The Shocking Restaurant Statistic That Highlights Inflation Struggles

Eateries have faced turbulent times over the past few years as the COVID-19 pandemic forced many establishments to limit how they could serve their guests and with lockdowns preventing indoor dining. The restaurant industry has also seen a significant labor shortage during that time. Many businesses resorted to "temporary" layoffs to help cope with the COVID-related restrictions, but 38% of those workers had no interest in returning to the service industry (via Food & Wine).

A labor shortage is just one of the struggles restaurant owners face, however, as they now contend with rising inflation costs. Joseph Charles, the owner of Rock City Pizza, told NPR that rising gas costs have more than doubled the amount of money he needs to pay his weekend delivery drivers while increases in food prices have made him shrink the restaurant's menu rather than pass the increasing costs to his customers. But food and gas costs aren't the only expenses on the rise for restaurants, as illustrated by a particularly jarring stat.

Restaurants have seriously struggled with rising rent costs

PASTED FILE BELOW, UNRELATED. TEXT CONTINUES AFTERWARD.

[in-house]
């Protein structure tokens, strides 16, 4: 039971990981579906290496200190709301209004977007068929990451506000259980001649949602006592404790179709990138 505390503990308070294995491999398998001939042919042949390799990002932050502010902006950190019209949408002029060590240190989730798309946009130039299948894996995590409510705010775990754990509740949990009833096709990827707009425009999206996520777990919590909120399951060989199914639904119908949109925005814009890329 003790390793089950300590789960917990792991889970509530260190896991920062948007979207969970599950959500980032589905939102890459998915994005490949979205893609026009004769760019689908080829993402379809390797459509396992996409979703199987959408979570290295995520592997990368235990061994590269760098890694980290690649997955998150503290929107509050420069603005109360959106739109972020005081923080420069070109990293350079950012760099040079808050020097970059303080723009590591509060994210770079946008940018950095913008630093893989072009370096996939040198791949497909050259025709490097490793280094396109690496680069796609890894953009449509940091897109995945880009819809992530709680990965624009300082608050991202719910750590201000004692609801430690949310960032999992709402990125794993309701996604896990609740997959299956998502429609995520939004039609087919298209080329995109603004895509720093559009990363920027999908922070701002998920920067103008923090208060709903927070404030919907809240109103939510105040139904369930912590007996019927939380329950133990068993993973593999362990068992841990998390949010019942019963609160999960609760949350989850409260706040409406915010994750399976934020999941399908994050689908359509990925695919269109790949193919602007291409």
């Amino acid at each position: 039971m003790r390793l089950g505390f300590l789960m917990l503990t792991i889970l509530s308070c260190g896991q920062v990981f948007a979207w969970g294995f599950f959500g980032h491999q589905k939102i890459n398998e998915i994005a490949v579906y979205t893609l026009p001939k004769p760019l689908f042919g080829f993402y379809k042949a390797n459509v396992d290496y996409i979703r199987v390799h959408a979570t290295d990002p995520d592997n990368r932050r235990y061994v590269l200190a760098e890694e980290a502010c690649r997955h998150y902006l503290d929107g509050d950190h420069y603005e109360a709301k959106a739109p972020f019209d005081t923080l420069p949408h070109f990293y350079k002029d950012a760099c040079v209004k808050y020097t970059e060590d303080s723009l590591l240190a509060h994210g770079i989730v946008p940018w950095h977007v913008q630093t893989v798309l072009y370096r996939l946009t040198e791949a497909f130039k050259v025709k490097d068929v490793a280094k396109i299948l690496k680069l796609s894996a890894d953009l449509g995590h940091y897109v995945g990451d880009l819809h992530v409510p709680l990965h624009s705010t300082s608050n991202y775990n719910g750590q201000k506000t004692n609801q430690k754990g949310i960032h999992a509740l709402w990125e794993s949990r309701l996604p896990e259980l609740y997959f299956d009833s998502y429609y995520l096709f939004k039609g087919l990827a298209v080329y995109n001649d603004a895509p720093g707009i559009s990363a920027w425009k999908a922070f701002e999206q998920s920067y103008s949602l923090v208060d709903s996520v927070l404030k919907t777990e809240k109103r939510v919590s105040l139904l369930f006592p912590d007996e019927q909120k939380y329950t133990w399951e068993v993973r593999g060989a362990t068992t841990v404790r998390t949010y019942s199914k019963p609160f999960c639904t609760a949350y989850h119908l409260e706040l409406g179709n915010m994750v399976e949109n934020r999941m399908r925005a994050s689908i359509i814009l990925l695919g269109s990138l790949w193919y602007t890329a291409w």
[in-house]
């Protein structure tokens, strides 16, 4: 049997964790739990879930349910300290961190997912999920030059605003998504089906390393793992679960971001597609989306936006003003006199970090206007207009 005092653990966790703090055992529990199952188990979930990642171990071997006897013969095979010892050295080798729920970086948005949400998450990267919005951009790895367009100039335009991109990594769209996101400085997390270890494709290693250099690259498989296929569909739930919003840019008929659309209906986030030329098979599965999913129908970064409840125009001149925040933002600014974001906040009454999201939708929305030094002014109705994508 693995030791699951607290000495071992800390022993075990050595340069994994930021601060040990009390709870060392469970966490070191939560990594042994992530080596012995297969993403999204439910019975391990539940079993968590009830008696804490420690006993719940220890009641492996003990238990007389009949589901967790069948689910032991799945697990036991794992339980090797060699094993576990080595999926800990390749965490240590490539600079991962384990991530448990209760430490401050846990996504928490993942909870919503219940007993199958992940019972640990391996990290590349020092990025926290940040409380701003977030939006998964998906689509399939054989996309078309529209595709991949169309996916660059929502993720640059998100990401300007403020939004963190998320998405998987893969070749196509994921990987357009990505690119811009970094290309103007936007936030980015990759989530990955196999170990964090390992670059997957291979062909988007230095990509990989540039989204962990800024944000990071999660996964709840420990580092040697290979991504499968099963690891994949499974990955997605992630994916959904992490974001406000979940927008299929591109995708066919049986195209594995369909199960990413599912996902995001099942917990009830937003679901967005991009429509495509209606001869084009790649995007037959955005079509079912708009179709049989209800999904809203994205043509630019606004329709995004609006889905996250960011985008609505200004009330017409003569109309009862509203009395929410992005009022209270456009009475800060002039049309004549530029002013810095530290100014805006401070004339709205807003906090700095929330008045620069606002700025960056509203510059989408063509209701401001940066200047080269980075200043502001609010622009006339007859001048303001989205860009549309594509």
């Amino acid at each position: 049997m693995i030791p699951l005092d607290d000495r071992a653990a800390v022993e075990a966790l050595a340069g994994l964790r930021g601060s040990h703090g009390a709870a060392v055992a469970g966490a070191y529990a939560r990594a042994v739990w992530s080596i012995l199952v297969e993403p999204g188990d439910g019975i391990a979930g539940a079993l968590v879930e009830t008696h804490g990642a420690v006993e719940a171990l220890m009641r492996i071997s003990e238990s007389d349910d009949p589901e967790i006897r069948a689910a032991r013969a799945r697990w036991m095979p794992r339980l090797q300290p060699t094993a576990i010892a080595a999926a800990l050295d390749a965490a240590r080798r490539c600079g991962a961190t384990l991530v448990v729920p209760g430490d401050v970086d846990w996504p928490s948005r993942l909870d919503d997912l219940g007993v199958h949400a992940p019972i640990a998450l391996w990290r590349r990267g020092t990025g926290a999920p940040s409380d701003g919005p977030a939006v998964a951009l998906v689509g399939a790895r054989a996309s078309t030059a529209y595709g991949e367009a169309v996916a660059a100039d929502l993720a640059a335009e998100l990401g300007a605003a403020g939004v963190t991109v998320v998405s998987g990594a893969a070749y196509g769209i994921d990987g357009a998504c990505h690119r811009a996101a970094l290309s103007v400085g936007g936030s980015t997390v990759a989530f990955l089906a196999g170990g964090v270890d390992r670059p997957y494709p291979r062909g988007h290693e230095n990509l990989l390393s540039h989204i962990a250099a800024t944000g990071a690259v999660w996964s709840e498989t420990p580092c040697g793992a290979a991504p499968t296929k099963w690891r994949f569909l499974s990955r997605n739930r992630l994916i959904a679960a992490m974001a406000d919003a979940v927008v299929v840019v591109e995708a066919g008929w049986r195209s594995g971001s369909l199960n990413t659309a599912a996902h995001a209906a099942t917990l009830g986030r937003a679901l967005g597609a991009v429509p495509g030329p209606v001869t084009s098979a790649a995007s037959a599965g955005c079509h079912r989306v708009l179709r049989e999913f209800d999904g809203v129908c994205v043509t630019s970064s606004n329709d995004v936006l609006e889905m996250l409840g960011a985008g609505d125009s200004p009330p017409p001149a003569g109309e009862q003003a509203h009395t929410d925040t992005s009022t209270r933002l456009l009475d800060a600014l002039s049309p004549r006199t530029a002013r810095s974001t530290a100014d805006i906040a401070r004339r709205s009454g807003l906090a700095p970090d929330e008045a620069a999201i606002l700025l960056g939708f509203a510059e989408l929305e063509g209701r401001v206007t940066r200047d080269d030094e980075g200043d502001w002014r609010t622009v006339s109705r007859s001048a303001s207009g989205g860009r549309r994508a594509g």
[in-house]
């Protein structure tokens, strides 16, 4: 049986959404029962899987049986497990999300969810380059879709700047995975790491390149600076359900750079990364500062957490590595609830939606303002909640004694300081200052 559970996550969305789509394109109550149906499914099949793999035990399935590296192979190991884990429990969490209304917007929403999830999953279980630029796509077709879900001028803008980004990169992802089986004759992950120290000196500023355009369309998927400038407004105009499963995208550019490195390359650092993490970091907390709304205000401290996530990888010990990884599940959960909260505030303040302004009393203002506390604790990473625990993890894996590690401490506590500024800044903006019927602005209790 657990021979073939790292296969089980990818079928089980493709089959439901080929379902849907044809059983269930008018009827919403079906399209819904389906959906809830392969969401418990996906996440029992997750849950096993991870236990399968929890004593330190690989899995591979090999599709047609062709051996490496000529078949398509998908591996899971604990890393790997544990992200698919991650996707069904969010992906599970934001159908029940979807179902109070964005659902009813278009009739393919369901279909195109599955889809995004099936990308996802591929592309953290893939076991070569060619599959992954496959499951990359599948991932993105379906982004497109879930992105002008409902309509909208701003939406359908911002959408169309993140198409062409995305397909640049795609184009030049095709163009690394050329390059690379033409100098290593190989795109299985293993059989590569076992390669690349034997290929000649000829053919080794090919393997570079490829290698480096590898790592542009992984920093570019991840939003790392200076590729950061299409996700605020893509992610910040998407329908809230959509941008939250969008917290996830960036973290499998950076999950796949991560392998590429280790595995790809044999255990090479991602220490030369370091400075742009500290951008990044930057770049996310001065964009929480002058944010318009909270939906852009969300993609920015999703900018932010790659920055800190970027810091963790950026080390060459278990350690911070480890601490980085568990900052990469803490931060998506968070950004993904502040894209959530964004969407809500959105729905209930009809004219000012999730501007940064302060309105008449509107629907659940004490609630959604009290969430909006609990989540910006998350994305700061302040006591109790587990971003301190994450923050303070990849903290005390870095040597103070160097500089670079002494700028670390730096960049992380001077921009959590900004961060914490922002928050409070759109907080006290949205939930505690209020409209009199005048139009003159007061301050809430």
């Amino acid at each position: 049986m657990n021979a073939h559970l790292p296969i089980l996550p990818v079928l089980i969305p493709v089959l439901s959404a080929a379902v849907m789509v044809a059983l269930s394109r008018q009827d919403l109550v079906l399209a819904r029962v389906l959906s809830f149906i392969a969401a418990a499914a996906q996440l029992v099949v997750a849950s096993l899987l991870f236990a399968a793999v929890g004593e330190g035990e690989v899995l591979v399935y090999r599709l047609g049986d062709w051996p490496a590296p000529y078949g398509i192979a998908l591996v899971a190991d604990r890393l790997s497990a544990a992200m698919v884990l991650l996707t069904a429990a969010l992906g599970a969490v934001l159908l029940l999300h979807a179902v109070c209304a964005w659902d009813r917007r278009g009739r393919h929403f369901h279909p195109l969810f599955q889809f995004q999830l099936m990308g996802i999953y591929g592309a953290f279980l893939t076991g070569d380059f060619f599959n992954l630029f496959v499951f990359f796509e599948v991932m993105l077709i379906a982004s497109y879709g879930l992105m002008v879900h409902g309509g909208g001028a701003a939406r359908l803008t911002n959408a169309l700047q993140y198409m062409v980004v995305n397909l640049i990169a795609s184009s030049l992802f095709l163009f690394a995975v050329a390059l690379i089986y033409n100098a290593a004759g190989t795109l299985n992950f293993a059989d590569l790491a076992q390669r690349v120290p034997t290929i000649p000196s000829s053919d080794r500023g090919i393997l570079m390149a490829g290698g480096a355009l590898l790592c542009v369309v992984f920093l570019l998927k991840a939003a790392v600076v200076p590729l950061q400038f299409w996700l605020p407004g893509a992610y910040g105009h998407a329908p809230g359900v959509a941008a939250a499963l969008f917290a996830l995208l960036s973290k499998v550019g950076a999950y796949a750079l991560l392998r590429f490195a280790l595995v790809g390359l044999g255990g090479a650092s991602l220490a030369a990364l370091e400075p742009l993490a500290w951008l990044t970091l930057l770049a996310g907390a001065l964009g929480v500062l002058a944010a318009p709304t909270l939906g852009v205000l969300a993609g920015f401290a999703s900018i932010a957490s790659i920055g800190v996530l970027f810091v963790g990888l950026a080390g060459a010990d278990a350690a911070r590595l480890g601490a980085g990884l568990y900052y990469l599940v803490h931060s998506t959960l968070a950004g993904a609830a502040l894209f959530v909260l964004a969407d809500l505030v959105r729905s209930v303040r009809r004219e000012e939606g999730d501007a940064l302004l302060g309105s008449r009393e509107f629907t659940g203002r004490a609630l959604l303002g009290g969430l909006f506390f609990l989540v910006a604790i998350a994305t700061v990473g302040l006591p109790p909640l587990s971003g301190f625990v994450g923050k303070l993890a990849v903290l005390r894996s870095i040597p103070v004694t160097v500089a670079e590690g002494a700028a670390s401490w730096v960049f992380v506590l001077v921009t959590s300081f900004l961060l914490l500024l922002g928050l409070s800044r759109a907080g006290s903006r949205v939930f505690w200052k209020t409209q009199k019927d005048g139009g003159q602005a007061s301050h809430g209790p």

According to Alignable, 41% of small restaurants were unable to make rent in May, a figure that is no doubt impacted by the fact that the cost of rent has gone up for 52% of small businesses. While shocking, this unfortunate situation wasn't unforeseeable or even new. In 2021, Alignable revealed that a jarring 45% of restaurants lacked the funds to cover their August rent. And as early as June 2020, the Washington Post warned that rent defaults could plague businesses in the age of COVID. 

While inflation is driving up the expenses restaurant owners have to cover, it's also impacting customers' willingness to buy meals at full price. Laura Rae Dicky, CEO of the restaurant chain Dickey's Barbeque Pit, told Fox News that she's noticed "recession-oriented behavior" from customers as sales drop. The number of customers using coupons at Dickey's Barbeque Pit jumped by over 20%. And Forbes notes that consumers spend less money when gas prices are above $4 a gallon and that dining out is one of the first cuts money-conscious consumers make. 

Is there an end in sight? We can't predict the future, but according to personal finance magazine Kiplinger, inflation rates are expected to ease over the course of the year. So hopefully, the restaurant industry will finally catch a well-deserved break.